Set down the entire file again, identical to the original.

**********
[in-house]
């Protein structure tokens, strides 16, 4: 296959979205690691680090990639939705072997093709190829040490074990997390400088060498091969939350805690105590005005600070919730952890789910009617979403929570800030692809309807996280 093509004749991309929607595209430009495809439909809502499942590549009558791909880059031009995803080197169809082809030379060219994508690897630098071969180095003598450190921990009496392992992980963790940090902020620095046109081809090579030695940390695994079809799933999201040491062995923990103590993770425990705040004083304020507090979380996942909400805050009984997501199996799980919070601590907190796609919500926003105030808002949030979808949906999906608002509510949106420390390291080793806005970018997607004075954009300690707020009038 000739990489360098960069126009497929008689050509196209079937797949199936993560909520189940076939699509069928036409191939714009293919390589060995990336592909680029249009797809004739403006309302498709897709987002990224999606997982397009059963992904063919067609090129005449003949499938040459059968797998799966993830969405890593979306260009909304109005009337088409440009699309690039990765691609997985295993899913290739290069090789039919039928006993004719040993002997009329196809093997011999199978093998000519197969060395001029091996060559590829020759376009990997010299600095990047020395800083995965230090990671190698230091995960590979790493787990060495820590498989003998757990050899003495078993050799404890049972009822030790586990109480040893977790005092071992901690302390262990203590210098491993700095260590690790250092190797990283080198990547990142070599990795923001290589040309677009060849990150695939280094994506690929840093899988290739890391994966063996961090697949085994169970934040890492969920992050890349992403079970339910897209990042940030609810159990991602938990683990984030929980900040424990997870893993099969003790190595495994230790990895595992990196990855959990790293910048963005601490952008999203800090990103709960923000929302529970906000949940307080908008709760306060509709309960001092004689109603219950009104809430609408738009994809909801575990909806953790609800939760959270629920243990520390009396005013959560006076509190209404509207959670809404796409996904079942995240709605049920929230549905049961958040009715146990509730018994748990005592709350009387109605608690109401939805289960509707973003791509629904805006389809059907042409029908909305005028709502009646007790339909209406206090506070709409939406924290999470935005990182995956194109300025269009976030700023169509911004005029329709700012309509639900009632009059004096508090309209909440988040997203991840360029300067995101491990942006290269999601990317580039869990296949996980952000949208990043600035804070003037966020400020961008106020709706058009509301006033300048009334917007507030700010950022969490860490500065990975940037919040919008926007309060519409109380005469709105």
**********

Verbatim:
[in-house]
């Protein structure tokens, strides 16, 4: 296959979205690691680090990639939705072997093709190829040490074990997390400088060498091969939350805690105590005005600070919730952890789910009617979403929570800030692809309807996280 093509004749991309929607595209430009495809439909809502499942590549009558791909880059031009995803080197169809082809030379060219994508690897630098071969180095003598450190921990009496392992992980963790940090902020620095046109081809090579030695940390695994079809799933999201040491062995923990103590993770425990705040004083304020507090979380996942909400805050009984997501199996799980919070601590907190796609919500926003105030808002949030979808949906999906608002509510949106420390390291080793806005970018997607004075954009300690707020009038 000739990489360098960069126009497929008689050509196209079937797949199936993560909520189940076939699509069928036409191939714009293919390589060995990336592909680029249009797809004739403006309302498709897709987002990224999606997982397009059963992904063919067609090129005449003949499938040459059968797998799966993830969405890593979306260009909304109005009337088409440009699309690039990765691609997985295993899913290739290069090789039919039928006993004719040993002997009329196809093997011999199978093998000519197969060395001029091996060559590829020759376009990997010299600095990047020395800083995965230090990671190698230091995960590979790493787990060495820590498989003998757990050899003495078993050799404890049972009822030790586990109480040893977790005092071992901690302390262990203590210098491993700095260590690790250092190797990283080198990547990142070599990795923001290589040309677009060849990150695939280094994506690929840093899988290739890391994966063996961090697949085994169970934040890492969920992050890349992403079970339910897209990042940030609810159990991602938990683990984030929980900040424990997870893993099969003790190595495994230790990895595992990196990855959990790293910048963005601490952008999203800090990103709960923000929302529970906000949940307080908008709760306060509709309960001092004689109603219950009104809430609408738009994809909801575990909806953790609800939760959270629920243990520390009396005013959560006076509190209404509207959670809404796409996904079942995240709605049920929230549905049961958040009715146990509730018994748990005592709350009387109605608690109401939805289960509707973003791509629904805006389809059907042409029908909305005028709502009646007790339909209406206090506070709409939406924290999470935005990182995956194109300025269009976030700023169509911004005029329709700012309509639900009632009059004096508090309209909440988040997203991840360029300067995101491990942006290269999601990317580039869990296949996980952000949208990043600035804070003037966020400020961008106020709706058009509301006033300048009334917007507030700010950022969490860490500065990975940037919040919008926007309060519409109380005469709105």